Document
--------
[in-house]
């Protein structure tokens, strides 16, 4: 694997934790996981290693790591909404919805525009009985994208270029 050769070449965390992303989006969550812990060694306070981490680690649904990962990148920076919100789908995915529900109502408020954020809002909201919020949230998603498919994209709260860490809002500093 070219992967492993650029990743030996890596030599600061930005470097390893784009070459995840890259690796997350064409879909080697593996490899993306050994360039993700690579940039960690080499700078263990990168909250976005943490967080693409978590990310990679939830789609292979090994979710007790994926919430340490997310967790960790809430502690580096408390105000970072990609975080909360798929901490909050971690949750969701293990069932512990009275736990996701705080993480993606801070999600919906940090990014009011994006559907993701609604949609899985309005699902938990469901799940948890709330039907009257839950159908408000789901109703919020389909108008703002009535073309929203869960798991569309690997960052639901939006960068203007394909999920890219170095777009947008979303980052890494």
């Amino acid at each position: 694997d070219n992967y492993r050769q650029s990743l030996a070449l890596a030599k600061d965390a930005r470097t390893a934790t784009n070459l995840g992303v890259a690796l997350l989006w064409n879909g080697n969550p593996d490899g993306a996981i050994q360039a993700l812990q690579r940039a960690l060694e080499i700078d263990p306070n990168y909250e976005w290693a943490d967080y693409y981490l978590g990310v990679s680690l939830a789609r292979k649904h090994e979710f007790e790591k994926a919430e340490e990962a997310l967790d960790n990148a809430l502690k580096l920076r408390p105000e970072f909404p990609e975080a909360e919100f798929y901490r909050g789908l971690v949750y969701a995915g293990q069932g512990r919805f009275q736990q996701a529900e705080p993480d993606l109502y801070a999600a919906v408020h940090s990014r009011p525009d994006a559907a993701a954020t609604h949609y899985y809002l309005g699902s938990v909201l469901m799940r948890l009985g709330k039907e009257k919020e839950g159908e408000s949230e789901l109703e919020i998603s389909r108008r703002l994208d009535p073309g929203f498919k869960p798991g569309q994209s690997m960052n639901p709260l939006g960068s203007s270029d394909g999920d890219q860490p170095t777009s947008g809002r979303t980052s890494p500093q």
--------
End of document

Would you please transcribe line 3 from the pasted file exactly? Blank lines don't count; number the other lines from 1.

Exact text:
């Amino acid at each position: 694997d070219n992967y492993r050769q650029s990743l030996a070449l890596a030599k600061d965390a930005r470097t390893a934790t784009n070459l995840g992303v890259a690796l997350l989006w064409n879909g080697n969550p593996d490899g993306a996981i050994q360039a993700l812990q690579r940039a960690l060694e080499i700078d263990p306070n990168y909250e976005w290693a943490d967080y693409y981490l978590g990310v990679s680690l939830a789609r292979k649904h090994e979710f007790e790591k994926a919430e340490e990962a997310l967790d960790n990148a809430l502690k580096l920076r408390p105000e970072f909404p990609e975080a909360e919100f798929y901490r909050g789908l971690v949750y969701a995915g293990q069932g512990r919805f009275q736990q996701a529900e705080p993480d993606l109502y801070a999600a919906v408020h940090s990014r009011p525009d994006a559907a993701a954020t609604h949609y899985y809002l309005g699902s938990v909201l469901m799940r948890l009985g709330k039907e009257k919020e839950g159908e408000s949230e789901l109703e919020i998603s389909r108008r703002l994208d009535p073309g929203f498919k869960p798991g569309q994209s690997m960052n639901p709260l939006g960068s203007s270029d394909g999920d890219q860490p170095t777009s947008g809002r979303t980052s890494p500093q």